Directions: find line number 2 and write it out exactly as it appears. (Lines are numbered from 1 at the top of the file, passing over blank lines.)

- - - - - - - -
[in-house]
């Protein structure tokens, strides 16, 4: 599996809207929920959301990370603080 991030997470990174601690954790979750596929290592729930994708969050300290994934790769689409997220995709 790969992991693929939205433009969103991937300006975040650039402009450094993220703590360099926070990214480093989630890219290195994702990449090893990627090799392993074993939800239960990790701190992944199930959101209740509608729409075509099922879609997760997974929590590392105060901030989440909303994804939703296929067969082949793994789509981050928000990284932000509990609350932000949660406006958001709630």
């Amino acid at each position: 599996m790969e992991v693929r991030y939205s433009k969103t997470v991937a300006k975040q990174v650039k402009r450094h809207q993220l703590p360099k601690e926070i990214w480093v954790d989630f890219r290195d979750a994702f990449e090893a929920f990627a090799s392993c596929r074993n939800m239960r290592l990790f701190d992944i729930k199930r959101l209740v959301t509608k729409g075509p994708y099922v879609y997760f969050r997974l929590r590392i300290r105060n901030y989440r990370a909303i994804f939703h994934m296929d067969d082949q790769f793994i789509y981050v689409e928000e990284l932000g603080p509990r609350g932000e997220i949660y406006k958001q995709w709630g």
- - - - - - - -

């Protein structure tokens, strides 16, 4: 599996809207929920959301990370603080 991030997470990174601690954790979750596929290592729930994708969050300290994934790769689409997220995709 790969992991693929939205433009969103991937300006975040650039402009450094993220703590360099926070990214480093989630890219290195994702990449090893990627090799392993074993939800239960990790701190992944199930959101209740509608729409075509099922879609997760997974929590590392105060901030989440909303994804939703296929067969082949793994789509981050928000990284932000509990609350932000949660406006958001709630």